The Vanishing Man, a detective novel set in historical London, is the prequel #2 of the Charles Lenox Mystery Series. Having solved his first murder Charles Lenox is called upon to solve a mystery, which could jeopardize his reputation and his social standing within Aristocracy of England. Lenox is an intelligent and intuitive protagonist, a detective and a member of the English aristocracy whom we have met in several novels of Charles Finch’s Charles Lenox series.Charles Lenox is summoned to th The Vanishing Man, a detective novel set in historical London, is the prequel #2 of the Charles Lenox Mystery Series. Having solved his first murder Charles Lenox is called upon to solve a mystery, which could jeopardize his reputation and his social standing within Aristocracy of England. Lenox is an intelligent and intuitive protagonist, a detective and a member of the English aristocracy whom we have met in several novels of Charles Finch’s Charles Lenox series.Charles Lenox is summoned to the meeting with the Duke of Dorset, one of the most powerful men in England. A painting is missing from the Duke’s private study. The Duke insists that the painting has been taken in error because it has hung beside a much more valuable painting which the Duke’s family is sworn to protect. Before, Lenox can retrieve the painting the Duke is kidnapped and his closest confidant is murdered. Lenox reputation will suffer irreparable damage if he does not solve the mystery of the missing painting.One of the things I like about this novel is its historical context. We learn a lot of English society in the mid 1800’s and how social standing is a preoccupation. We see how the long arm of the law is not applied equally across classes. On the side we also learn about the origin of English words that are in common use today. My favourite was the word “clue”. The protagonist Charles Lenox is just learning his trade. I have not read any of the other novels in this series (I will now) but Lenox is humble student of the art crime solving. He is well read and studies continuously. In this case, he even uses Shakespeare for guidance. He visits institutes for the criminally insane to learn how they think. He engages shady characters to teach him how to find things and case scenes of the crime. He is not above admitting his mistakes. I like him a lot.The mystery itself is also fascinating. What seems obvious at the outset is not at all the case. This alone is a good reason to read the book. I give this book a 5 on 5 and highly recommend it to people who like detective fiction and social history.I wan to thank NetGalley and St. Martin's Press for providing me with a digital copy of the book in exchange for an honest review.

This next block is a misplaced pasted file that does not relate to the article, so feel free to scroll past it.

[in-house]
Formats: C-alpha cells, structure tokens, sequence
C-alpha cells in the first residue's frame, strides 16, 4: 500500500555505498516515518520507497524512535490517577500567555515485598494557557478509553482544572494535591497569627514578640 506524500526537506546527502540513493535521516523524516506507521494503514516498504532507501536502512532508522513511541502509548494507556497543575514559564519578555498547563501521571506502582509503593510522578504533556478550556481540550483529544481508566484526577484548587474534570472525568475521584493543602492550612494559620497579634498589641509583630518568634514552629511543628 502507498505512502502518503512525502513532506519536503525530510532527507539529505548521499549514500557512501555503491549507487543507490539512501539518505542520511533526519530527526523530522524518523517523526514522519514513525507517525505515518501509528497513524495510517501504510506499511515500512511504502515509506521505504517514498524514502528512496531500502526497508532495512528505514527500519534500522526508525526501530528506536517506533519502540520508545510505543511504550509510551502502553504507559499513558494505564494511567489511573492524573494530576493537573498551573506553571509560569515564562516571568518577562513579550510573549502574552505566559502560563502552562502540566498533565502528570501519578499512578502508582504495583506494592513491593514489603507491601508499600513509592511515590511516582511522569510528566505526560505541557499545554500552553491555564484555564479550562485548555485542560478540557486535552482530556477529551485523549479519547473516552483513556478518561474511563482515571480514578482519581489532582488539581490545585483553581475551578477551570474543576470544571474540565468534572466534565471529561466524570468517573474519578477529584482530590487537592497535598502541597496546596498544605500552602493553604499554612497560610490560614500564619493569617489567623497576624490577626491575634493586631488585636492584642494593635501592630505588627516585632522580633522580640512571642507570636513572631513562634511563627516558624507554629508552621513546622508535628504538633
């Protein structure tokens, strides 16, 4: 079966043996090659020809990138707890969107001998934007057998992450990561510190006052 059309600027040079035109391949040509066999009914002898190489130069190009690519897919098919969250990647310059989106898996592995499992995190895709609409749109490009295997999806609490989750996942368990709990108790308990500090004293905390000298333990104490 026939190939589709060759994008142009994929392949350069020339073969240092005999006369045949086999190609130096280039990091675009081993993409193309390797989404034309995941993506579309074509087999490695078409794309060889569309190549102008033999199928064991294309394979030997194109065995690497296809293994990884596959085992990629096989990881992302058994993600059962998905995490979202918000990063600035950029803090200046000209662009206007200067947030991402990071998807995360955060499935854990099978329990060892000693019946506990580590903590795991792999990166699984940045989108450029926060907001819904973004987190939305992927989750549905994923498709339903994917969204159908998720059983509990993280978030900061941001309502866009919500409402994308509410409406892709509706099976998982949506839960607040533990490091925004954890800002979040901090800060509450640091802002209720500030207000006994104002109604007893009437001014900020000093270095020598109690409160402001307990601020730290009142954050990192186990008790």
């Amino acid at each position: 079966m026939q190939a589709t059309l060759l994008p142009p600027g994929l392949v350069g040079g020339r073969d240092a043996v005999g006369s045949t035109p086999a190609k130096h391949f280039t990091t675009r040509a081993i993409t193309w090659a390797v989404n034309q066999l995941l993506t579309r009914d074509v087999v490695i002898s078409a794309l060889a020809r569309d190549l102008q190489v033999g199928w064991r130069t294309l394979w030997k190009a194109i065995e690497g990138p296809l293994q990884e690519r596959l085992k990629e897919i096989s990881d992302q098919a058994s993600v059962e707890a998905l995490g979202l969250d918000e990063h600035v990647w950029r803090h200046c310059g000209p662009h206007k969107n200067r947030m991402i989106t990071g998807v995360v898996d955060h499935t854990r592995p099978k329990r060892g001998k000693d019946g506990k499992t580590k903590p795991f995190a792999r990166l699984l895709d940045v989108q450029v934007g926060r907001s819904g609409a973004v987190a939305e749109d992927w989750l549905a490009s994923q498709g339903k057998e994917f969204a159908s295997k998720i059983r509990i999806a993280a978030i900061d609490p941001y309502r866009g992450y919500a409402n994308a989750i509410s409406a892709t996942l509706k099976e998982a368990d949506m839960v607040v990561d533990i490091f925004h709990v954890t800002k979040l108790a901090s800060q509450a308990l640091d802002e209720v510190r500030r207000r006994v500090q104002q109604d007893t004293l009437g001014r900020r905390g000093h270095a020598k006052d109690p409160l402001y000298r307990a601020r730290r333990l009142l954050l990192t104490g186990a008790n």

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  • Kim
    January 1, 1970